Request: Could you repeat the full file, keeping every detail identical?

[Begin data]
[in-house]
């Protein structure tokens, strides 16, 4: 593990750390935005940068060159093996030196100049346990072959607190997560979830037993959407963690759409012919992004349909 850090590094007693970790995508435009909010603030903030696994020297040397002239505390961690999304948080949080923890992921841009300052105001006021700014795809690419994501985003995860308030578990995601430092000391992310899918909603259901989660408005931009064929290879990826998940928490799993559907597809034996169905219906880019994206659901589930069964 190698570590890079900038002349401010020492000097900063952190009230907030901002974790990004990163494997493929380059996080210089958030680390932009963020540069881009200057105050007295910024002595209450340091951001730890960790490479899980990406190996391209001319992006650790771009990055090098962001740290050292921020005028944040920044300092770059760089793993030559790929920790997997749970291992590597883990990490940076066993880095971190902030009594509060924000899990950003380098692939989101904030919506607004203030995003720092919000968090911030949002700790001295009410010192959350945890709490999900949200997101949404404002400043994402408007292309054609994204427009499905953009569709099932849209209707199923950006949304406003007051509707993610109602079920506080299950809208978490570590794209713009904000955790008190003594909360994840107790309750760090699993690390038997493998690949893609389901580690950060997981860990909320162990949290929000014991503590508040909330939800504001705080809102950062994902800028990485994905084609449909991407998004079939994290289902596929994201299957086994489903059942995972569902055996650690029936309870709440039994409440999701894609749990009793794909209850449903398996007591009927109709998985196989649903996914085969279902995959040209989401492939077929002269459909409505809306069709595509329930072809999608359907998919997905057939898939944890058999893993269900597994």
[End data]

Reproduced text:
[in-house]
């Protein structure tokens, strides 16, 4: 593990750390935005940068060159093996030196100049346990072959607190997560979830037993959407963690759409012919992004349909 850090590094007693970790995508435009909010603030903030696994020297040397002239505390961690999304948080949080923890992921841009300052105001006021700014795809690419994501985003995860308030578990995601430092000391992310899918909603259901989660408005931009064929290879990826998940928490799993559907597809034996169905219906880019994206659901589930069964 190698570590890079900038002349401010020492000097900063952190009230907030901002974790990004990163494997493929380059996080210089958030680390932009963020540069881009200057105050007295910024002595209450340091951001730890960790490479899980990406190996391209001319992006650790771009990055090098962001740290050292921020005028944040920044300092770059760089793993030559790929920790997997749970291992590597883990990490940076066993880095971190902030009594509060924000899990950003380098692939989101904030919506607004203030995003720092919000968090911030949002700790001295009410010192959350945890709490999900949200997101949404404002400043994402408007292309054609994204427009499905953009569709099932849209209707199923950006949304406003007051509707993610109602079920506080299950809208978490570590794209713009904000955790008190003594909360994840107790309750760090699993690390038997493998690949893609389901580690950060997981860990909320162990949290929000014991503590508040909330939800504001705080809102950062994902800028990485994905084609449909991407998004079939994290289902596929994201299957086994489903059942995972569902055996650690029936309870709440039994409440999701894609749990009793794909209850449903398996007591009927109709998985196989649903996914085969279902995959040209989401492939077929002269459909409505809306069709595509329930072809999608359907998919997905057939898939944890058999893993269900597994």